Saturday, August 9, 2008

Wise Men

This time of year is a peculiar one.  There is an air of relaxation, informality.  Others in the parish office are on vacation.  Kids message me from beaches, camps, basements, and living rooms sharing their excitement or boredom. 
I find myself already in the very deep planning for the coming year.  The calendar is set.  Topics are chosen.  Action plans discussed and decided.  Research and background reading begins for those topics I'm not quite comfortable with yet.  Paperwork, photocopying, stapling, sorting, stopping for the bandage for yet another paper cut.  Calling to make reservations for picnic shelters, putt putt golf, and retreat centers.  Updating websites, creating new blogs,  and adding to email lists.
While hectic, slightly overwhelming, this time is a mixture of the familiar, the new, and even a bit magical.  The new ideas float around all the leadership.  The excitement of new freshmen joining the group buzzes through the youth.  The reality of the chaos of the year has not yet caused me to push aside the well thought out plans and lofty goals.
This year we are trying some new things.  Our Sunday Youth Groups are being based on the Lectionary readings.  This means our topics derive from what that Sunday's Mass readings contain.  I've gone through September so far in detail and found plenty to work with so I have great hopes for this.
Our Wednesday night Bible studies will go off of other books in the Bible as they used to be on the coming Sunday's Gospel reading.  Our first book to tackle will be the highlights of 1 John.  A personal favorite and no one in our leadership had any other preferences.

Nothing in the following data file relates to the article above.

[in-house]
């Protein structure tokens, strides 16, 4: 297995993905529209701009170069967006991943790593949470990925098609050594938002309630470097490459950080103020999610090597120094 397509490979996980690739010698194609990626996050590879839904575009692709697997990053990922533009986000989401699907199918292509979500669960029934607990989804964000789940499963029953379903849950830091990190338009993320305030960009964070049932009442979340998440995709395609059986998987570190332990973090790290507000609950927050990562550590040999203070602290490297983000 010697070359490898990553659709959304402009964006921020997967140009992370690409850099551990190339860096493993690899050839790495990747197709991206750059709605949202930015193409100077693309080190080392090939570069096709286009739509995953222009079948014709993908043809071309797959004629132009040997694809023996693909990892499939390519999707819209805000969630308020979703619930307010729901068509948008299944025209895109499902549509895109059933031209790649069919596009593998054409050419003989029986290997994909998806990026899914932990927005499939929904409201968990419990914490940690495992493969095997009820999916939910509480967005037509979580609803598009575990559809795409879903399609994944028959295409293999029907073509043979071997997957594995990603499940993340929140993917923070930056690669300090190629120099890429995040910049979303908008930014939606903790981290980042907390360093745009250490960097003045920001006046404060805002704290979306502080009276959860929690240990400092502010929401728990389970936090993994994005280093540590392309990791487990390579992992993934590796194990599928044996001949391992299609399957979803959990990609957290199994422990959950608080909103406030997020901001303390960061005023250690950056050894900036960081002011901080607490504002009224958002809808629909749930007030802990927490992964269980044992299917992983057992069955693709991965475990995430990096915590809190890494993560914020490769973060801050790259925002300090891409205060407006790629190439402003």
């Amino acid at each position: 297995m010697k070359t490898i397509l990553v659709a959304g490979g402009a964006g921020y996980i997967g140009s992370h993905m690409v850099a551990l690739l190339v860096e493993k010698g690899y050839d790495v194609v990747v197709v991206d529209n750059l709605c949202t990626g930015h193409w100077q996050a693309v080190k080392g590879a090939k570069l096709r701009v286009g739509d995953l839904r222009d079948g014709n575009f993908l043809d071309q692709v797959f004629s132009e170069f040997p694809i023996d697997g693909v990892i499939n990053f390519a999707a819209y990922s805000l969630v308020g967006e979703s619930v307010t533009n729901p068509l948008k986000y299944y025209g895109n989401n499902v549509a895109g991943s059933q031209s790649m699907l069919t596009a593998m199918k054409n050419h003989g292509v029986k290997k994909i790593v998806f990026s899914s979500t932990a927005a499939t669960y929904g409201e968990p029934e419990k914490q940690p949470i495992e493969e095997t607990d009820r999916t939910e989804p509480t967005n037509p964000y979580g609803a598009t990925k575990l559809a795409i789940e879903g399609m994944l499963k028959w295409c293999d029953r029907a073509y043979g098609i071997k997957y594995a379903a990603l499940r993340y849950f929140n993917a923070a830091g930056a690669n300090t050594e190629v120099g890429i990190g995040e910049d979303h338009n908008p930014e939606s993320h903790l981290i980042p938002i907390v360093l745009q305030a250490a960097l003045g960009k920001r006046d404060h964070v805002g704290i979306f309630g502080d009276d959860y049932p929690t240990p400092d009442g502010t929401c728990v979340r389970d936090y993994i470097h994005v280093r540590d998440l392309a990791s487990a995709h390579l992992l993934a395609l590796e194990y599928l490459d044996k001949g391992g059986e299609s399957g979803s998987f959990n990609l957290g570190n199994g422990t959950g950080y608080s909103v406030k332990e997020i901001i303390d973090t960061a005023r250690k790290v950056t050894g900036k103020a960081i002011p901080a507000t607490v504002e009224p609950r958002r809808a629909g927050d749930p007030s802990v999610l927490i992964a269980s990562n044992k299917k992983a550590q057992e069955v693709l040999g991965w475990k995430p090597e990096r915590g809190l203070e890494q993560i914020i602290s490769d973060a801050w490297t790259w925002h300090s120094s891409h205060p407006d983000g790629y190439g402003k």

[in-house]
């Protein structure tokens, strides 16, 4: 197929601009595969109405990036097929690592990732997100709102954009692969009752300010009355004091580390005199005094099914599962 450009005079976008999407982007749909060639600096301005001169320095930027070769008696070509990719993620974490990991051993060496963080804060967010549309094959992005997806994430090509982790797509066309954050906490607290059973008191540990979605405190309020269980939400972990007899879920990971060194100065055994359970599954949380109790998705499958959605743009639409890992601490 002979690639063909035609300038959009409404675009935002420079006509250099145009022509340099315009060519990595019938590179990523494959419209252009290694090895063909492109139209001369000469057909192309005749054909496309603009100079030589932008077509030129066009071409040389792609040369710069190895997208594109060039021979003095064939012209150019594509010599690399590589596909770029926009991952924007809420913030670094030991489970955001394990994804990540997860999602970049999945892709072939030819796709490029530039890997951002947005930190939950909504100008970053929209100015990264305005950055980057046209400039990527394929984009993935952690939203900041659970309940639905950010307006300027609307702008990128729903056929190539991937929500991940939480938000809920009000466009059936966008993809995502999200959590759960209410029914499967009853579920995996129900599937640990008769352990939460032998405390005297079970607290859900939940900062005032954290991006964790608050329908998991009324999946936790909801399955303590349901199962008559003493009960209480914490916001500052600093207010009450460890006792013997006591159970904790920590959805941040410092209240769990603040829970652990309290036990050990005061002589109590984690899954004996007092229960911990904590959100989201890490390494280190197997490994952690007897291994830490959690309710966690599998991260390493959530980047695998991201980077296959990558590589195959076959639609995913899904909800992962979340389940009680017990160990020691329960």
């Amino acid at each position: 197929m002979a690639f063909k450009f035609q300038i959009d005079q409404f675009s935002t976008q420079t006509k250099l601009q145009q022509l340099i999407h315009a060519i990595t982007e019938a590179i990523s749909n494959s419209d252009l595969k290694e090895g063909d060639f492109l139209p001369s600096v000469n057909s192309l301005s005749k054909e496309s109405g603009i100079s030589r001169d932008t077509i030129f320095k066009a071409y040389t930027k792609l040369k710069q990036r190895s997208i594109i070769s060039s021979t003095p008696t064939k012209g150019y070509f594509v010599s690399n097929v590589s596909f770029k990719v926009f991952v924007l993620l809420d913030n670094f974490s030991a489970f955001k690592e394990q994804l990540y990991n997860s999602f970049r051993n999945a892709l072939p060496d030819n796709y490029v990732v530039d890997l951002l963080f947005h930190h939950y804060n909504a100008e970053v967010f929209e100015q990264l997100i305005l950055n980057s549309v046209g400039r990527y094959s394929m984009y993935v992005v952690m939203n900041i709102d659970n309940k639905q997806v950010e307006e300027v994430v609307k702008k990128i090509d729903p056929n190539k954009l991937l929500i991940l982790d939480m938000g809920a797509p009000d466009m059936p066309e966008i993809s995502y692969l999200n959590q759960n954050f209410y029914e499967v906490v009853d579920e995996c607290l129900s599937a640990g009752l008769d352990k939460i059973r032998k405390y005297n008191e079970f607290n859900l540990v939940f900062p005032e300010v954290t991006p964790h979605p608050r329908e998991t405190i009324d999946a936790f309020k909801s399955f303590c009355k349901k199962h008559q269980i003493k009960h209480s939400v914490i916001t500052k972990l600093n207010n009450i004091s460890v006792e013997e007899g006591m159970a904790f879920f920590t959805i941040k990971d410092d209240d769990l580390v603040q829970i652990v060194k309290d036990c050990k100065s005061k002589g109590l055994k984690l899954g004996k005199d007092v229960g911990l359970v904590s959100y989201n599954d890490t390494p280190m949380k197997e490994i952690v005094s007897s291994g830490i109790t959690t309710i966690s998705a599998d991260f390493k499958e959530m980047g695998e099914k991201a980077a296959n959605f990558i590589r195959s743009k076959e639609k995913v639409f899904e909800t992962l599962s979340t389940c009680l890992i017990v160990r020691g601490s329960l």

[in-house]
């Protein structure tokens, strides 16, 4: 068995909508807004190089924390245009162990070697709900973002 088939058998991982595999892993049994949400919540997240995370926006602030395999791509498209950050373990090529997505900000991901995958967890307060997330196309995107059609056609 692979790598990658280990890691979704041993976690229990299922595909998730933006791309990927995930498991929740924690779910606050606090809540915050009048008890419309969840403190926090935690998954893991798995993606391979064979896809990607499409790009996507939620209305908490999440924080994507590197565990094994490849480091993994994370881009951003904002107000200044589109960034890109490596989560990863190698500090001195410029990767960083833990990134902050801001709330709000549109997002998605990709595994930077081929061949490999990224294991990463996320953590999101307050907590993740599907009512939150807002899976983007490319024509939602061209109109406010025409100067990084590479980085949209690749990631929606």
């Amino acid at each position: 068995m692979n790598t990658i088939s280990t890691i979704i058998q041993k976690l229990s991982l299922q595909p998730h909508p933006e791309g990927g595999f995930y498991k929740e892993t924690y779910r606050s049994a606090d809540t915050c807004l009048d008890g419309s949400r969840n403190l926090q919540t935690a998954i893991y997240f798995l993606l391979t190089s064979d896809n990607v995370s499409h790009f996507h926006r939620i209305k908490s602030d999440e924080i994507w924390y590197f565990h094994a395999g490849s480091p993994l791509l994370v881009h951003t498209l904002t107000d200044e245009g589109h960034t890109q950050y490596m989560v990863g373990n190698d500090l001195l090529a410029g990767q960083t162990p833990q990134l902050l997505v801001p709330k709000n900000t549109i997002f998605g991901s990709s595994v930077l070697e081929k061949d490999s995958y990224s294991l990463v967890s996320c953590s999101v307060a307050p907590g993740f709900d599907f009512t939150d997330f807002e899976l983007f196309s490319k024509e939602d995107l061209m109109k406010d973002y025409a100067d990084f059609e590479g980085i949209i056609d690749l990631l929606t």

The fall retreat is quite early which means I only have two weeks of 'normal' youth group before we go.  That will be a challenge, administratively, but I think there's great advantage to it.
We are moving some things to the web to help (hopefully) reduce planning meetings.  I set up blogs to help plan our Youth Groups and Bible studies.  Here's hoping that it works.  The leaders need to form the habit of checking the blogs, but it is the price to pay for shorter leadership meeting.
With all the work, all the aspirations for the year, I oddly find myself thinking of the three wise men or kings.  Yes, they shouldn't be showing up until January, but the new year makes me think of them.  So little is known, thus leaving my imagination to fill in the rather gaping holes in their stories. 
I would like to think that they did not really know what they were doing when they followed that star.  Yes, they knew how to read the stars; knew it was unusual; divined that a king was come.  But I don't think they knew to expect a king in a manger with a mother no older than the girls I work with here.  Yes, they knew how to survive the journey.  But I don't think they expected the company.  After all, would not a king or a great wise man wish to make as grand an impression as possible? Why then would he choose to travel with two others that could diminish his grandeur?  Yes, they brought gifts fit for a king.  But I don't think they knew how fitting they were for the small babe in swaddling clothes.